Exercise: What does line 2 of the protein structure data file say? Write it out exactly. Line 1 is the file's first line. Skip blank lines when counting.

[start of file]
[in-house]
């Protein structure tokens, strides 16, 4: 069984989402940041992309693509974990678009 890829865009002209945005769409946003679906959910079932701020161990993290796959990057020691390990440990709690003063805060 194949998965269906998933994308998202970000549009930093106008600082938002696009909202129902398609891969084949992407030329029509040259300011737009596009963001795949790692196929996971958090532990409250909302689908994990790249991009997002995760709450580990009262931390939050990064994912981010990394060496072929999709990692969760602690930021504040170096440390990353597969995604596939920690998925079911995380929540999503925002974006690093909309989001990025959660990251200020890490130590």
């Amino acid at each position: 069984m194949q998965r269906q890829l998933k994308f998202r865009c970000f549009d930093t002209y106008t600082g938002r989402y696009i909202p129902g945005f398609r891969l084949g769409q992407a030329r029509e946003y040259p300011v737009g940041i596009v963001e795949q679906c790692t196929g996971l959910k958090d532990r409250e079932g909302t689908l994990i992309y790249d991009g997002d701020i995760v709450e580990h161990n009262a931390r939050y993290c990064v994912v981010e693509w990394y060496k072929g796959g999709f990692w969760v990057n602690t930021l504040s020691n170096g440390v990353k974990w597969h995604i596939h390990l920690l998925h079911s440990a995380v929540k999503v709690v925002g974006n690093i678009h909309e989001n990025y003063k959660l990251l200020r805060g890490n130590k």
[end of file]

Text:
């Protein structure tokens, strides 16, 4: 069984989402940041992309693509974990678009 890829865009002209945005769409946003679906959910079932701020161990993290796959990057020691390990440990709690003063805060 194949998965269906998933994308998202970000549009930093106008600082938002696009909202129902398609891969084949992407030329029509040259300011737009596009963001795949790692196929996971958090532990409250909302689908994990790249991009997002995760709450580990009262931390939050990064994912981010990394060496072929999709990692969760602690930021504040170096440390990353597969995604596939920690998925079911995380929540999503925002974006690093909309989001990025959660990251200020890490130590």